Students will tell a story or recount an experience that they believe has importance and relevance to contemporary society and their community. Students will support their opinion with appropriate information and follow an age-appropriate writing process.
Intended Age GroupElementary (grades K-5)
Length of LessonTwo 50 minute lessons
Standards AreaLanguage Arts
Students will be able to:
- interpret information and draw conclusions about a work of art;
- identify important issues surrounding current events in their lives or their community;
- recall elements of a story structure;
- use details to support a main idea;
- use a multistep writing process; and
- invent and create a story to share with an audience.
- Show students images of Mud Woman Rolls On and ask them to describe what they see. Ask if they can guess what materials were used to make the sculpture. Share pertinent background information with students from the About the Art section.
- Share that this work of art is inspired by Pueblo storyteller figures, which are an art form associated with the artist’s region and culture of the American Southwest, specifically the Santa Clara Pueblo in New Mexico. You might ask students to locate this area on a map and discuss if they have ever been there or have a connection with this part of the United States.
- Ask students what they think this work of art is about. Point out that Mud Woman Rolls On has four children cradled in her lap. Invite students to imagine what this mother may be sharing with her children.
- Roxanne Swentzell wanted to use this work of art to tell a story to all of its viewers, the story of how all generations are connected and how all human beings are connected to a larger human experience. She believes that this is a story that very much needs telling at this time. Help students brainstorm as a class or in small groups to come up with examples of this human connectedness and why now is a good time to tell this story.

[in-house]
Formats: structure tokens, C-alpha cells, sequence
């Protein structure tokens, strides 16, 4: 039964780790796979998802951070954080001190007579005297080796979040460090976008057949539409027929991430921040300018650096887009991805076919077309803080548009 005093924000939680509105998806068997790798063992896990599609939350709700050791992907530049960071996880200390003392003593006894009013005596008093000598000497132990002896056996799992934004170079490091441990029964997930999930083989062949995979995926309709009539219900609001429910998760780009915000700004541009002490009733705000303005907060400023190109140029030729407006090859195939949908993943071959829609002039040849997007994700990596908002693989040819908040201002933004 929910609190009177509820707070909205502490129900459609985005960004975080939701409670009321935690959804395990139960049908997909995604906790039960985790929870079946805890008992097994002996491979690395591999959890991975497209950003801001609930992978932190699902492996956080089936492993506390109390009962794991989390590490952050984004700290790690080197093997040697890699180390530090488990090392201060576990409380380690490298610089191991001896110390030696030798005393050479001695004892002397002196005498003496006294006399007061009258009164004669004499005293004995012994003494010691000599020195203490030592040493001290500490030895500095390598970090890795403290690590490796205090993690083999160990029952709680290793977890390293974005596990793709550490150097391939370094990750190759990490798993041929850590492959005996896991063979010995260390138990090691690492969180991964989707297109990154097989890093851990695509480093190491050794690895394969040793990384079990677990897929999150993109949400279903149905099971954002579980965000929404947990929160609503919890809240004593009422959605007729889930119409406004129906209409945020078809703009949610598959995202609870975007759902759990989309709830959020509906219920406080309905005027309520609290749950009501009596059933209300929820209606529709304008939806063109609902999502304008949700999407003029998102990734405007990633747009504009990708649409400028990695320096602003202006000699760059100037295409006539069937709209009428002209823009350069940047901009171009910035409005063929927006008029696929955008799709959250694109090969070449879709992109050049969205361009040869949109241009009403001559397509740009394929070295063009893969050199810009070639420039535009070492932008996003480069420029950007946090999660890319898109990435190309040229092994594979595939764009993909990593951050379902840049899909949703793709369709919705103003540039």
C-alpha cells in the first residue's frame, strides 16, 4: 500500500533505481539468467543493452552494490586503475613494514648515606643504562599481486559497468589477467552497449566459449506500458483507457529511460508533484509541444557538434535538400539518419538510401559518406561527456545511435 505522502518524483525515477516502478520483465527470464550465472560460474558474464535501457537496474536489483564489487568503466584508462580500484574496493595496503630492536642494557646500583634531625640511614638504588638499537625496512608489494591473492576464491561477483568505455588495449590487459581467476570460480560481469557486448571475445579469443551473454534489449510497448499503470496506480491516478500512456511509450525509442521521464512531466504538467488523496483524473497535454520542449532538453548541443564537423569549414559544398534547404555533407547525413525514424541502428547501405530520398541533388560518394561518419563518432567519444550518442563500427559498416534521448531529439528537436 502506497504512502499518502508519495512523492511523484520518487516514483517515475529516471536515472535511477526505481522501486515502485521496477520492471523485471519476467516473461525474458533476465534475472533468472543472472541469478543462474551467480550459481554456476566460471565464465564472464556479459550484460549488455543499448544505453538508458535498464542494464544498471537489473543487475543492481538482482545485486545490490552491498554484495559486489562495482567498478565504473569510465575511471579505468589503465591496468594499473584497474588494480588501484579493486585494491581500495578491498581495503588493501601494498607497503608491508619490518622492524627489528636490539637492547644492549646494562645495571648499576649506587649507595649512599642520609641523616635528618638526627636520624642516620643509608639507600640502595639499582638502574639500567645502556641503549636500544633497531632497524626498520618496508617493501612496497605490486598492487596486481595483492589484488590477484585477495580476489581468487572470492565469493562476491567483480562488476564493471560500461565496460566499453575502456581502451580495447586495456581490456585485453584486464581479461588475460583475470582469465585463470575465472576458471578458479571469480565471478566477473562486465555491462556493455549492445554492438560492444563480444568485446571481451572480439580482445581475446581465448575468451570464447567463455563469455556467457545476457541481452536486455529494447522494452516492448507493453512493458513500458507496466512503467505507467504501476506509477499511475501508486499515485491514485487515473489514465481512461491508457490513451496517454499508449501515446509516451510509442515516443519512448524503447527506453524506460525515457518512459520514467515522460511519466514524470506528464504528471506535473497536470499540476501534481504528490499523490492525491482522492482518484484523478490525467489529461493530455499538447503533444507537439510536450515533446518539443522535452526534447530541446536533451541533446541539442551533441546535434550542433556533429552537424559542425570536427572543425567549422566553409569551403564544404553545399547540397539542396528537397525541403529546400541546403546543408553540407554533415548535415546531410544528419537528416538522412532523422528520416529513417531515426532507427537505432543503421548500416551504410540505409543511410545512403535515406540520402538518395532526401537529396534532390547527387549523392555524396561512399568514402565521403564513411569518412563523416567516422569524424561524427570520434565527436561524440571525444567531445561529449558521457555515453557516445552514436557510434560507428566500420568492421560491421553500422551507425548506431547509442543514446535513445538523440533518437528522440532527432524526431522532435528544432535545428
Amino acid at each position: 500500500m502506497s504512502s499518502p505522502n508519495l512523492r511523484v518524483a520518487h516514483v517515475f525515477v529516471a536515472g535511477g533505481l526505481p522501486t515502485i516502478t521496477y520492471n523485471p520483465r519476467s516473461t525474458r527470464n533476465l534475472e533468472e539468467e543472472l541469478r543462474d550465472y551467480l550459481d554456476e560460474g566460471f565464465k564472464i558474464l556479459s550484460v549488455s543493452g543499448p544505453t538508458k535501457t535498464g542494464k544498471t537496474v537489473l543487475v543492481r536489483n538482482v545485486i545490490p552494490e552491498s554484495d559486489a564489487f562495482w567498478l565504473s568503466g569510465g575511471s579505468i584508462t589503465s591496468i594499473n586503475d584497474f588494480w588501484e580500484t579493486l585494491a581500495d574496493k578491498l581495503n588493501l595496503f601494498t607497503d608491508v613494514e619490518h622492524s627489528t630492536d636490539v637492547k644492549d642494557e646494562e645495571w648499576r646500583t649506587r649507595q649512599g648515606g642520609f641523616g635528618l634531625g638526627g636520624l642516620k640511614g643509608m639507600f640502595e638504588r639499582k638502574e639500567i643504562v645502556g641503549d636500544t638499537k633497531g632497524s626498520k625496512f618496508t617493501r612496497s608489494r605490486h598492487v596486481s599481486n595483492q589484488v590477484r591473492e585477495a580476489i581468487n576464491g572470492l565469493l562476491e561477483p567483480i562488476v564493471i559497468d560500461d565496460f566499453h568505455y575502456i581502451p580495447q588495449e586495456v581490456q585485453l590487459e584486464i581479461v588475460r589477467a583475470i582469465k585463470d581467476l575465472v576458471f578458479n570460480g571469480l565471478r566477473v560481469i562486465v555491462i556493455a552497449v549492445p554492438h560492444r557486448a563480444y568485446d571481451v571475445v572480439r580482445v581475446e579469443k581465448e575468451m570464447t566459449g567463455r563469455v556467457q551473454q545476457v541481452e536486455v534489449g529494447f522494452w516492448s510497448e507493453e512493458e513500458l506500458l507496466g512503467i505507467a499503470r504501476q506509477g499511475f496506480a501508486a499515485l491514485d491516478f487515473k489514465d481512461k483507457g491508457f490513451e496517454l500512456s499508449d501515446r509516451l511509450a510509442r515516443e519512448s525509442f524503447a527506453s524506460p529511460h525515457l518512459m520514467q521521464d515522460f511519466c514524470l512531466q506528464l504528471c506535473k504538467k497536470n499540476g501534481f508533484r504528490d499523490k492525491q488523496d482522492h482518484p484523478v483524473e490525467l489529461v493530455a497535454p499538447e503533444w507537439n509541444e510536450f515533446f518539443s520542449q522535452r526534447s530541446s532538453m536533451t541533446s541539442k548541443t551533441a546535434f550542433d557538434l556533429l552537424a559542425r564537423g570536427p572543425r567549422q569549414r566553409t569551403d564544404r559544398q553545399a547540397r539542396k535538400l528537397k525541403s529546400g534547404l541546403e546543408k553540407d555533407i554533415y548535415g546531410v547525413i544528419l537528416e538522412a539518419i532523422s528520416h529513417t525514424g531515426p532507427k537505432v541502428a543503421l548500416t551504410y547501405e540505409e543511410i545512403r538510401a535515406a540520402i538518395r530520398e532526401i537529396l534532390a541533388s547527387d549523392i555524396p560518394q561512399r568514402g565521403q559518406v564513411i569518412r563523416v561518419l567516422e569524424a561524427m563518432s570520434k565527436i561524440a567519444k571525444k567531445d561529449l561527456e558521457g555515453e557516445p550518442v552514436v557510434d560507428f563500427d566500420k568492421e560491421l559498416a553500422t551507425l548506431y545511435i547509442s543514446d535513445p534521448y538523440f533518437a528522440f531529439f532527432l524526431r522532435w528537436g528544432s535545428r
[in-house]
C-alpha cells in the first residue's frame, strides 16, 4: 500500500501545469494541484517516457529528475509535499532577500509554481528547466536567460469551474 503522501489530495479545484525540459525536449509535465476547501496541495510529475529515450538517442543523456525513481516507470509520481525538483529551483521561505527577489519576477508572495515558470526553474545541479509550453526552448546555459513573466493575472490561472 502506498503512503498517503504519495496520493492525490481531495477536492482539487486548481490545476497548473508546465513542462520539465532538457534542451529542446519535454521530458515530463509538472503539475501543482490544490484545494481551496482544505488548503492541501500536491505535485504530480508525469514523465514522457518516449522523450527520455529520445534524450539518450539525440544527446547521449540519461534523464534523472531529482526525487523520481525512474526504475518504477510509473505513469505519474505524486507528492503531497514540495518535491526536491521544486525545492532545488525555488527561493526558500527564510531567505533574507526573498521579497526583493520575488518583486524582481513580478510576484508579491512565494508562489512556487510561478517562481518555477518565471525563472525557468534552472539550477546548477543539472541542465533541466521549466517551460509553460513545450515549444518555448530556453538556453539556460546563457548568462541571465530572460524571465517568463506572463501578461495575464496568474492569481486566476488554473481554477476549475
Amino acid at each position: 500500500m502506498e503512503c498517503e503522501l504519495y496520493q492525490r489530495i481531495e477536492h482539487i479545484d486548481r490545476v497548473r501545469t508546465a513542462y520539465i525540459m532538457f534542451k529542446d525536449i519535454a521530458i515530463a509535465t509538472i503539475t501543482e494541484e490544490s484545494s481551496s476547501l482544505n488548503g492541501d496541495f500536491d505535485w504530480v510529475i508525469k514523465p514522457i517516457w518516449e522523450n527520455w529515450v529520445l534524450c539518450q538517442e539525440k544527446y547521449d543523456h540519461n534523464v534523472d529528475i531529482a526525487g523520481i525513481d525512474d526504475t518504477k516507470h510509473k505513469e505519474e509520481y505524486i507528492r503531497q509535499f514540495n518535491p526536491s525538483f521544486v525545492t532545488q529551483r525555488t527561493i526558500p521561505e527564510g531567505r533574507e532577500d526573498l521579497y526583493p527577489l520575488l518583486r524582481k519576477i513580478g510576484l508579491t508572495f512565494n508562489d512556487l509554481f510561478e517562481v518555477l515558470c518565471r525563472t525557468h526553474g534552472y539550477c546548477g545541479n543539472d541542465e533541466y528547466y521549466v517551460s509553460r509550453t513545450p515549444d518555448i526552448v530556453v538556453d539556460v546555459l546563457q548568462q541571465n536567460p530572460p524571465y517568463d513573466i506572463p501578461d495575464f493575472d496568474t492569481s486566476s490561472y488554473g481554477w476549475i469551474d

- Ask each student to write a story that they feel needs to be told now. It could be something inspired by their interpretations of Mud Woman Rolls On or by the discussion they had about human connectedness. Research shows that students are more engaged when they feel invested in what they are doing. This can be achieved by allowing students to give examples of compelling stories or tell a story that is personal or from their own family or ancestry. Or, students could recount an experience that was meaningful for them and that they feel is important to share now. Maybe students feel they should share a story about environmental concerns, safety, or any recent event they feel is important to discuss.
- Students should follow a writing process appropriate to their age and level of ability, such as the following: prewriting, which could include brainstorming or making a list; writing a rough draft, paying attention to composition rules; editing; revising; and writing a final draft. Provide scaffolding as needed for students to feel successful. All students have a story to tell and shouldn’t feel limited by language acquisition or developmental issues. Younger students might need to tell their story to a scribe or simply draw their story in pictures. Students should include all parts of a story, such as characterization, a setting, a plot, and descriptive details that support the main theme of the story.
- Provide time for students to complete their stories as needed.
- When finished, students should share their stories. They could read them aloud to each other or display them on a bulletin board. You might consider inviting parents in for a special story time where the students read stories to their parents. Students should use agreed-upon rules for discussions and carry out the appropriate role of speaker or audience member.
- About the Art section on Mud Woman Rolls On (included with the lesson plan) or student access to this part of Creativity Resource online
- Color copies of Mud Woman Rolls On for students to share, or the ability to project the image onto a wall or screen
- Optional: Map of the United States
- Pencils and/or other writing implements
- Lined paper for writing
- Access to a word processor
- Social Studies
- Become familiar with United States historical eras, groups, individuals, ideas and themes